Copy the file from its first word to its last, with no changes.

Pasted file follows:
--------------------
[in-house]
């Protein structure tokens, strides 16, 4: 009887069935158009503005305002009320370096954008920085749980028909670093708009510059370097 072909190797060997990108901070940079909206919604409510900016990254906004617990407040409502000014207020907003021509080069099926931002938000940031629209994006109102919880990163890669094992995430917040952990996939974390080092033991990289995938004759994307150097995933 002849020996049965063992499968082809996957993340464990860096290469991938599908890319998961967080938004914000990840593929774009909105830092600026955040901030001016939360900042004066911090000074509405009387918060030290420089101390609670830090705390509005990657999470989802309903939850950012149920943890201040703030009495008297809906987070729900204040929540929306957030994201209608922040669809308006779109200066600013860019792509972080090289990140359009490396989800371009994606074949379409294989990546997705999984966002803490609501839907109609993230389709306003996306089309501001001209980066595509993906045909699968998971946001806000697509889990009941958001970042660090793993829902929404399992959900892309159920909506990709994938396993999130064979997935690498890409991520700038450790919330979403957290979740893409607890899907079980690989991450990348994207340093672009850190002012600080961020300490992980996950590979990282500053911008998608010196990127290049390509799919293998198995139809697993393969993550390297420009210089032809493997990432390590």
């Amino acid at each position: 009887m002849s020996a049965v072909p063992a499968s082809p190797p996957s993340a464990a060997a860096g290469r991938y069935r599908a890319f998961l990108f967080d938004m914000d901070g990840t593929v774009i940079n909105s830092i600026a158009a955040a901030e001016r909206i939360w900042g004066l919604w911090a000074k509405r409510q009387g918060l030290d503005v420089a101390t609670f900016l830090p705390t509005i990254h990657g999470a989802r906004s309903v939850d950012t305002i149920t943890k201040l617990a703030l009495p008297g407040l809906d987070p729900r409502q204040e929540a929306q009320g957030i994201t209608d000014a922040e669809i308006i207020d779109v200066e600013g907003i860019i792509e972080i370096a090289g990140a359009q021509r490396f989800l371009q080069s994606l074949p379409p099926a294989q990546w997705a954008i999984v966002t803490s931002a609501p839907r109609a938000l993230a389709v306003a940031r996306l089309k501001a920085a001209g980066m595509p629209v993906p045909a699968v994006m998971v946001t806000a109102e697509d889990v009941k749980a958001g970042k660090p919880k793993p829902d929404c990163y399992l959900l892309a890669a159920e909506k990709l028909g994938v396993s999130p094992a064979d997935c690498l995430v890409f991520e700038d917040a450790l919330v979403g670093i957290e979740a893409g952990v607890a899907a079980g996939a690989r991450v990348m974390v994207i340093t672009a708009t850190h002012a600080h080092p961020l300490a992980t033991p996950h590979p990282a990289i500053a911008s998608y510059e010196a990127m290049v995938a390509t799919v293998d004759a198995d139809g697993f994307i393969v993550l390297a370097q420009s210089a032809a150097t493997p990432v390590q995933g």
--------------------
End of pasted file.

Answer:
[in-house]
């Protein structure tokens, strides 16, 4: 009887069935158009503005305002009320370096954008920085749980028909670093708009510059370097 072909190797060997990108901070940079909206919604409510900016990254906004617990407040409502000014207020907003021509080069099926931002938000940031629209994006109102919880990163890669094992995430917040952990996939974390080092033991990289995938004759994307150097995933 002849020996049965063992499968082809996957993340464990860096290469991938599908890319998961967080938004914000990840593929774009909105830092600026955040901030001016939360900042004066911090000074509405009387918060030290420089101390609670830090705390509005990657999470989802309903939850950012149920943890201040703030009495008297809906987070729900204040929540929306957030994201209608922040669809308006779109200066600013860019792509972080090289990140359009490396989800371009994606074949379409294989990546997705999984966002803490609501839907109609993230389709306003996306089309501001001209980066595509993906045909699968998971946001806000697509889990009941958001970042660090793993829902929404399992959900892309159920909506990709994938396993999130064979997935690498890409991520700038450790919330979403957290979740893409607890899907079980690989991450990348994207340093672009850190002012600080961020300490992980996950590979990282500053911008998608010196990127290049390509799919293998198995139809697993393969993550390297420009210089032809493997990432390590």
């Amino acid at each position: 009887m002849s020996a049965v072909p063992a499968s082809p190797p996957s993340a464990a060997a860096g290469r991938y069935r599908a890319f998961l990108f967080d938004m914000d901070g990840t593929v774009i940079n909105s830092i600026a158009a955040a901030e001016r909206i939360w900042g004066l919604w911090a000074k509405r409510q009387g918060l030290d503005v420089a101390t609670f900016l830090p705390t509005i990254h990657g999470a989802r906004s309903v939850d950012t305002i149920t943890k201040l617990a703030l009495p008297g407040l809906d987070p729900r409502q204040e929540a929306q009320g957030i994201t209608d000014a922040e669809i308006i207020d779109v200066e600013g907003i860019i792509e972080i370096a090289g990140a359009q021509r490396f989800l371009q080069s994606l074949p379409p099926a294989q990546w997705a954008i999984v966002t803490s931002a609501p839907r109609a938000l993230a389709v306003a940031r996306l089309k501001a920085a001209g980066m595509p629209v993906p045909a699968v994006m998971v946001t806000a109102e697509d889990v009941k749980a958001g970042k660090p919880k793993p829902d929404c990163y399992l959900l892309a890669a159920e909506k990709l028909g994938v396993s999130p094992a064979d997935c690498l995430v890409f991520e700038d917040a450790l919330v979403g670093i957290e979740a893409g952990v607890a899907a079980g996939a690989r991450v990348m974390v994207i340093t672009a708009t850190h002012a600080h080092p961020l300490a992980t033991p996950h590979p990282a990289i500053a911008s998608y510059e010196a990127m290049v995938a390509t799919v293998d004759a198995d139809g697993f994307i393969v993550l390297a370097q420009s210089a032809a150097t493997p990432v390590q995933g």